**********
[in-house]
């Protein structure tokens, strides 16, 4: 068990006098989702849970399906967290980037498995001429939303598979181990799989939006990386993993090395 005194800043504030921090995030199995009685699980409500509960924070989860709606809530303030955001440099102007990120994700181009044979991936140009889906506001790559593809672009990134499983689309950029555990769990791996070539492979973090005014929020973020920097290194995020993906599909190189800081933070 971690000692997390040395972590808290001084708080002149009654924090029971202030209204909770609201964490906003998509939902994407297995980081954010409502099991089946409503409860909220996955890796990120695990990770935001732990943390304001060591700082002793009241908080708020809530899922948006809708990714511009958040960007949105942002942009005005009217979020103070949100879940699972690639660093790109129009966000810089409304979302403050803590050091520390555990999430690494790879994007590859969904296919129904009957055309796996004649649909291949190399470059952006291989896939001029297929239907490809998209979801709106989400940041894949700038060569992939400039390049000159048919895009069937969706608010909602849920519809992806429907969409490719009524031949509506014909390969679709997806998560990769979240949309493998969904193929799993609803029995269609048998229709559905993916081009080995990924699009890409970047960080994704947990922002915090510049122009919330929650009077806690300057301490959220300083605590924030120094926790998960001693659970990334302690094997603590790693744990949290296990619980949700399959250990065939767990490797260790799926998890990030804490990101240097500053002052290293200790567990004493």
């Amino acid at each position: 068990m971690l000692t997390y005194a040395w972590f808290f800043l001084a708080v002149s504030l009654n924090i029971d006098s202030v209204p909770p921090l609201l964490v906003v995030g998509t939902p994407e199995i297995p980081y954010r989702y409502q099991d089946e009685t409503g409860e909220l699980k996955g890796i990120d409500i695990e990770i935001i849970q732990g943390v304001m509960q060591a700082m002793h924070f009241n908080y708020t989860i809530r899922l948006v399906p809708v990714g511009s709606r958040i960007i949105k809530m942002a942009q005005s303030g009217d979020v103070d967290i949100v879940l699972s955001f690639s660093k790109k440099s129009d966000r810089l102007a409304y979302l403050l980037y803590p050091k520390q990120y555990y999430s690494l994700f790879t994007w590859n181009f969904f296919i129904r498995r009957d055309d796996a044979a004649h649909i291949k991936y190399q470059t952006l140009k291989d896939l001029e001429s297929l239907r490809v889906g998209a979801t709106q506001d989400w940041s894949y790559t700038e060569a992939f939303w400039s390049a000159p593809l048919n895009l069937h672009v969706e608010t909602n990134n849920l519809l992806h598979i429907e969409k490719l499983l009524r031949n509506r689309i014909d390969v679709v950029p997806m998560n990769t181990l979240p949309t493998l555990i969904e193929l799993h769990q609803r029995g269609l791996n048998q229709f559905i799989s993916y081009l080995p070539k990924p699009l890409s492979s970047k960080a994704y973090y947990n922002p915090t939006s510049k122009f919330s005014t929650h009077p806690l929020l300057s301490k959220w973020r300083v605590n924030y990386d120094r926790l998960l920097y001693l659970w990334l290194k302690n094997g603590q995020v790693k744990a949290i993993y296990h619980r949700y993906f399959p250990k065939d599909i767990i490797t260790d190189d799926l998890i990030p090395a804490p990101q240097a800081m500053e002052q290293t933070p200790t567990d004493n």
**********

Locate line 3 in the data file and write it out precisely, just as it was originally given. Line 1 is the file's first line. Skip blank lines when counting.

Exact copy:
């Amino acid at each position: 068990m971690l000692t997390y005194a040395w972590f808290f800043l001084a708080v002149s504030l009654n924090i029971d006098s202030v209204p909770p921090l609201l964490v906003v995030g998509t939902p994407e199995i297995p980081y954010r989702y409502q099991d089946e009685t409503g409860e909220l699980k996955g890796i990120d409500i695990e990770i935001i849970q732990g943390v304001m509960q060591a700082m002793h924070f009241n908080y708020t989860i809530r899922l948006v399906p809708v990714g511009s709606r958040i960007i949105k809530m942002a942009q005005s303030g009217d979020v103070d967290i949100v879940l699972s955001f690639s660093k790109k440099s129009d966000r810089l102007a409304y979302l403050l980037y803590p050091k520390q990120y555990y999430s690494l994700f790879t994007w590859n181009f969904f296919i129904r498995r009957d055309d796996a044979a004649h649909i291949k991936y190399q470059t952006l140009k291989d896939l001029e001429s297929l239907r490809v889906g998209a979801t709106q506001d989400w940041s894949y790559t700038e060569a992939f939303w400039s390049a000159p593809l048919n895009l069937h672009v969706e608010t909602n990134n849920l519809l992806h598979i429907e969409k490719l499983l009524r031949n509506r689309i014909d390969v679709v950029p997806m998560n990769t181990l979240p949309t493998l555990i969904e193929l799993h769990q609803r029995g269609l791996n048998q229709f559905i799989s993916y081009l080995p070539k990924p699009l890409s492979s970047k960080a994704y973090y947990n922002p915090t939006s510049k122009f919330s005014t929650h009077p806690l929020l300057s301490k959220w973020r300083v605590n924030y990386d120094r926790l998960l920097y001693l659970w990334l290194k302690n094997g603590q995020v790693k744990a949290i993993y296990h619980r949700y993906f399959p250990k065939d599909i767990i490797t260790d190189d799926l998890i990030p090395a804490p990101q240097a800081m500053e002052q290293t933070p200790t567990d004493n």